Statement stmt = conn.createStatement();
stmt.execute("lock table test in exclusive mode");
PreparedStatement pst = conn.prepareStatement("insert into test (name, datafield) values (?, ?)");
The following is the error I receive.
com.sybase.jdbc2.jdbc.SybSQLException: A LOCK TABLE command is not allowed outside the scope of a transaction on table 'test' in the database 'master'.
at com.sybase.jdbc2.jdbc.ResultGetter.nextResult(Resu ltGetter.java:69)
at com.sybase.jdbc2.jdbc.SybStatement.nextResult(SybS tatement.java:204)
at com.sybase.jdbc2.jdbc.SybStatement.nextResult(SybS tatement.java:187)
at com.sybase.jdbc2.jdbc.SybStatement.executeLoop(Syb Statement.java:1670)
at com.sybase.jdbc2.jdbc.SybStatement.execute(SybStat ement.java:1662)
at com.sybase.jdbc2.jdbc.SybStatement.execute(SybStat ement.java:774)
If I call the following
before I perform the lock, then things seem to work. According to the JDBC docs, setting autocommit to false is supposed to start transactions by itself. Plus doing this kind of a thing breaks this same code when run against different databases.
If you could suggest anything, that would be great.
Originally posted by DrWh0
I havn't tried to contact sybase yet. I am currently only using their developer version of their product in order to see if our product can work with it easily.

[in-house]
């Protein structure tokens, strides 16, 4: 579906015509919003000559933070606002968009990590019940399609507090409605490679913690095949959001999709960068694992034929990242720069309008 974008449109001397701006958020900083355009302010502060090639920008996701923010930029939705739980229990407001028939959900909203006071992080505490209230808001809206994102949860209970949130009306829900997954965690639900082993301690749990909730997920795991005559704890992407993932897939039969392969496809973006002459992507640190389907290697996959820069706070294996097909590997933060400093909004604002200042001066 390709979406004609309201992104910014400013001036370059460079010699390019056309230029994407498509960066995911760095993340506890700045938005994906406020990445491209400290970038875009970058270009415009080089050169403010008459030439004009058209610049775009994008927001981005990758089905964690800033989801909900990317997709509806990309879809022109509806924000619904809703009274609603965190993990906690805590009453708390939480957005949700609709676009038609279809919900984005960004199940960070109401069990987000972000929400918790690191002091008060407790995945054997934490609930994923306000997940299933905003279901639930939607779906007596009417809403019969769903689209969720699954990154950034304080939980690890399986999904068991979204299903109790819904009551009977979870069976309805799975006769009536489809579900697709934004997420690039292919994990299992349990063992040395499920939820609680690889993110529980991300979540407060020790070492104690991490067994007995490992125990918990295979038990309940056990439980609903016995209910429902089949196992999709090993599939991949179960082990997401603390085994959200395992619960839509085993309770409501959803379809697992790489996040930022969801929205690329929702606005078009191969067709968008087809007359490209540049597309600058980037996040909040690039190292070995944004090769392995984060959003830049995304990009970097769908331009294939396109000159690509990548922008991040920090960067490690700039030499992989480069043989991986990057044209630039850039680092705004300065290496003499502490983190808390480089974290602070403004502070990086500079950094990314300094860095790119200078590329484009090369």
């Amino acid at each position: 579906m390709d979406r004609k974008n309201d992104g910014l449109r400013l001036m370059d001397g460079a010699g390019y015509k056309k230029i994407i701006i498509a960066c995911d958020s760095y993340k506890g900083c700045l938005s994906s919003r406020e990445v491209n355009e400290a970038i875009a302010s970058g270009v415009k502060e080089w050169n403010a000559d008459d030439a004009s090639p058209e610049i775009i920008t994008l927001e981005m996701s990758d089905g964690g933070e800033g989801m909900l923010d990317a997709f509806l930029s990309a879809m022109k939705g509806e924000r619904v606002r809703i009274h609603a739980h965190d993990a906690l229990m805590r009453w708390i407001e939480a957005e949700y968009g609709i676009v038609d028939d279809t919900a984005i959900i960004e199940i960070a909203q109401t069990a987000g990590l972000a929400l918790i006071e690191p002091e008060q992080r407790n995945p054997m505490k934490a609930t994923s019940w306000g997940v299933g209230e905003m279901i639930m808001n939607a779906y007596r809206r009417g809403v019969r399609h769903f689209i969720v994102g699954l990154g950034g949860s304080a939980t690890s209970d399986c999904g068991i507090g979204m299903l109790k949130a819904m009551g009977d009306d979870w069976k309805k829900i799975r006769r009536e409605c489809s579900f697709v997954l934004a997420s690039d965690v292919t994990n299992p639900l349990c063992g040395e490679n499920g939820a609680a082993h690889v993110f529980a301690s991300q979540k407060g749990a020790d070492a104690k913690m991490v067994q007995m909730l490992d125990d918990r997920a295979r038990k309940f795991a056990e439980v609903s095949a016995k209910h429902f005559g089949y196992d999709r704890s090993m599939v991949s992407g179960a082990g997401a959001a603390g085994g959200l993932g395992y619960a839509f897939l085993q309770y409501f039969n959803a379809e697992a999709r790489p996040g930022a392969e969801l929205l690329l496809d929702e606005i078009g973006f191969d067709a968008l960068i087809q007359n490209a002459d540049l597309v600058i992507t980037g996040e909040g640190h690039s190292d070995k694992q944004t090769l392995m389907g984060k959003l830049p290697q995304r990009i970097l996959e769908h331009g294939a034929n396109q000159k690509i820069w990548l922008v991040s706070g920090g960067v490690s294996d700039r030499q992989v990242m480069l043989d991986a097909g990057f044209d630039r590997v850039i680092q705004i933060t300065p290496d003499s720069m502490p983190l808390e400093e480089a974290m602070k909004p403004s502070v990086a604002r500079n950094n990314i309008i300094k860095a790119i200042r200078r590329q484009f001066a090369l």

I will try to see if they can help.
I suggest posting this in the jConnect group at news://forums.sybase.com - you'll probably come across a Sybase engineer or two in that group, and they are likely to help you. The groups can also be accessed via http, though I forger the URL at the moment.
I found a work around suggested by Joe on the Sybase forums. Here's the details in case anyone else has had this problem.
> Hi. This is a DBMS problem. The setAutoCommit(false) doesn't
> start a transaction. It sets the session so that the first thing
> you do will start a transaction. What is odd is that if you were
> to do practically anything else, such as 'select 1', which causes
> zero locking in the DBMS, it would start a transaction and your
> lock table would succeed. The driver isn't at fault.
> Joe Weinstein at BEA
Instead of just locking the table, I am now first executing a dummy 'SELECT 1' statement as he suggested and it works fine.